} else if (diffs[0] < 0) {
rotation += 360;
}
// return array of [[centerX, centerY], rotation];
return [center, rotation];
}
``````
-
thanks a lot, I did not get the <90 angles, can you explain me? seem to be working fine, with some glitches, jsfiddle.net/Victornpb/nBKAP I also confused the matriz order, but I made the changes. acctually I'm tring to convert Collada to js+css, but seems a long road, I have no idea how to deal with Z coordinates. –  Vitim.us Oct 22 '12 at 4:17
The point order and orientation in the fiddle is different to your post. It seems you are using cartesian coordinates, so where in the above I have `coords[0] - coords[6]` you need `x3 - x4` and where I have `coords[1] - coords[7]` you need `y3 - y4`. –  RobG Oct 22 '12 at 4:38
yeah Google sketchup uses cartesian. So instead of inverting axes I just swapped the top property to bottom to match things. And the rect points is actually in another order, is actually bottom-right-counter-cw [3,2][4,1] not top-left-cw [1,2][4,3] –  Vitim.us Oct 22 '12 at 4:54

The center of the rectangle is right between two opposite corners:

``````cx = (x1 + x3) / 2
cy = (y1 + y3) / 2
``````

The size of the rectangle is the distance between two points:

``````w = sqrt(pow(x2-x1, 2) + pow(y2-y1, 2))
h = sqrt(pow(x3-x2, 2) + pow(y3-y2, 2))
``````

The corners of the gray rectangle can be calculated from the center and the size, for example the top left corner:

``````x = cx - w / 2
y = cy - h / 2
``````

The angle is the arctangent of a side of the square:

``````a = arctan2(y4 - y1, x4 - x1)
``````

(I'm not sure exactly which angle it returns, or what angle you expect for that matter, so you get to test a bit.)

-
The required angle is the clockwise rotation. If the OP is using page coordinates, the Y coordinate has the wrong sense (+ve down the page whereas Math trig functions epxect -ve in that direction), so your expression should be `Math.arctan2(-(y1 - y4), x1 - x4)`. But that will only work in the first quadrant and needs adjustment if the angle is greater than 90° (e.g. in the second quadrant it will give -45° instead of 135°, in the 3rd it will give -135° instead of 225°). –  RobG Oct 22 '12 at 3:22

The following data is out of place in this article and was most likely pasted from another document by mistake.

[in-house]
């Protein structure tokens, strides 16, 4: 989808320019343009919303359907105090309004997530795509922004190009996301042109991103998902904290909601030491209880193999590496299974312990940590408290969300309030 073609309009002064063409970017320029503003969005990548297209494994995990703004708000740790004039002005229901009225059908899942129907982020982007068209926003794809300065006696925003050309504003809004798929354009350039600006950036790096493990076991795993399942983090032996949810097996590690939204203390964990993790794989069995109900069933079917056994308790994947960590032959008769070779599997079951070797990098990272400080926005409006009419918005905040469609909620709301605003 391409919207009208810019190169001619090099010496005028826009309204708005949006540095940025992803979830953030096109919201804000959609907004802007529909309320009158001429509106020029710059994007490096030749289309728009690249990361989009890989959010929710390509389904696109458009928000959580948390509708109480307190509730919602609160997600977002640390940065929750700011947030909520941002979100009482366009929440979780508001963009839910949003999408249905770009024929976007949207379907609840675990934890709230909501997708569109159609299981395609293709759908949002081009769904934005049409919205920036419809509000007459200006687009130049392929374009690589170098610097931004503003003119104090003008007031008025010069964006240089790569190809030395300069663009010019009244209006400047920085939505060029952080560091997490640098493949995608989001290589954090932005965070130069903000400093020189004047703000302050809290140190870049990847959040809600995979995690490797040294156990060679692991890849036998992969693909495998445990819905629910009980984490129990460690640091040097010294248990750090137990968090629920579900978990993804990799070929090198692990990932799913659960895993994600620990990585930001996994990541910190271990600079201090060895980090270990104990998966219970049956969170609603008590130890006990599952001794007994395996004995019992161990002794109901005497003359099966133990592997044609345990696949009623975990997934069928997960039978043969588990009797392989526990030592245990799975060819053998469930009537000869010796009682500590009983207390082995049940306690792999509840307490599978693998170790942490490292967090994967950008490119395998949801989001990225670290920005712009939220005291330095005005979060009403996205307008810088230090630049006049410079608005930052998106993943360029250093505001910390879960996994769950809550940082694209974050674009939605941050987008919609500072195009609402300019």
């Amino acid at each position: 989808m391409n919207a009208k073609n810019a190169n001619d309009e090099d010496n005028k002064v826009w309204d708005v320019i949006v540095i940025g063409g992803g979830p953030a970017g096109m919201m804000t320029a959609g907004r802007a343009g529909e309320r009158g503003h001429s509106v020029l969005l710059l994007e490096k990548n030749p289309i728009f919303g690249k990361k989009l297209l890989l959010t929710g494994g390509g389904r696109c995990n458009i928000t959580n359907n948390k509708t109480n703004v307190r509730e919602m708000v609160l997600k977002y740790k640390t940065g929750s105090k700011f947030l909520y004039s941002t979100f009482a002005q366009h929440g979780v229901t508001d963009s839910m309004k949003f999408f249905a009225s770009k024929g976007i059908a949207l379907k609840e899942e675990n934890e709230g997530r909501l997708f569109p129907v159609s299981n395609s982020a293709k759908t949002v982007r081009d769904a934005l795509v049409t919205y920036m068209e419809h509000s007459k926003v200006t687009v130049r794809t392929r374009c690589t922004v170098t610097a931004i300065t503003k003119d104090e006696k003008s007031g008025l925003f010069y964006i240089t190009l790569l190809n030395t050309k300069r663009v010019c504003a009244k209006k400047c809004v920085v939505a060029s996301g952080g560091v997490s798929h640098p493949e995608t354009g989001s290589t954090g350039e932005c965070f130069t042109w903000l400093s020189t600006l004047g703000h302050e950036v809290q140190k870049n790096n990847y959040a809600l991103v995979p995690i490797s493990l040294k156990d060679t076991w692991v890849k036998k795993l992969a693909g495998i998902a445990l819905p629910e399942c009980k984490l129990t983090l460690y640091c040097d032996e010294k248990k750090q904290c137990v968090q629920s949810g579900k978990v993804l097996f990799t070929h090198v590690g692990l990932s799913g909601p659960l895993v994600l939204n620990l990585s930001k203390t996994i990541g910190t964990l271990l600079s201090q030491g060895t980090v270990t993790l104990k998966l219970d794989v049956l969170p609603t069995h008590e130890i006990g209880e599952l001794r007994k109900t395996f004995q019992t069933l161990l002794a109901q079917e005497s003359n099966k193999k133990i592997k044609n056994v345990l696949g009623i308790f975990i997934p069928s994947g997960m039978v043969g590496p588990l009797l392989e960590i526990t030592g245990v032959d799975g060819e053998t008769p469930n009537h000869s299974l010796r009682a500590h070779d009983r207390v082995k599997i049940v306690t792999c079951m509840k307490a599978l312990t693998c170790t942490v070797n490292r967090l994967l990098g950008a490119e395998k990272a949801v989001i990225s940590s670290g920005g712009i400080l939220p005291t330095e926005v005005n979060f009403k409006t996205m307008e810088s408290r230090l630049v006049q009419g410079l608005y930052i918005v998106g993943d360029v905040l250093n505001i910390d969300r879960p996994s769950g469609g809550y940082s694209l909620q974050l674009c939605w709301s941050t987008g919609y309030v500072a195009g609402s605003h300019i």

@RobG: Judging from the blue coordinate system indicator in the picture, the OP is using a Y coordinate that is positive upwards, not downwards. I don't know if the op wants degrees or radians, or if he is limited to positive angles. –  Guffa Oct 22 '12 at 7:42

Um, middle school math?

``````var deg = 90 - Math.arctan((x2-x1) / (y2-y1));
``````

This is how you get the angle between the vertical pink line and the black line starting at the pink line intersection.

The dimensions can be calculated with the help of the Pythagoras theorem:

``````var width = Math.sqrt((x2-x1)^2 / (y2-y1)^2));
var height = Math.sqrt((x1-x4)^2) / (y4-y1)^2));
``````

The positional coordinates (left and top) are the averages of x1 and x3 and y1 and y3 respectively.

``````var left = Math.floor((x1 + x3) / 2);
var top = Math.floor((y1 + y3) / 2);
``````

You want to use the negative-margin trick.

``````var marginLeft = -Math.ceil(width / 2);
var marginTop = -Math.ceil(height / 2);
``````
-
Javascript trigonometry functions (such as `Math.atan`) return values in radians. There are `Math.PI` radians in 180°. Anyway, you're making life harder than it needs to be, the rotation of any side can be used, so the clockwise rotation angle (in radians) can be calulated from any coordinate pair on the same side, e.g.: `Math.asin((x4-y1)/(y1-y4))`. Note that where rotation exceeds 90°, further processing is required. –  RobG Oct 22 '12 at 0:33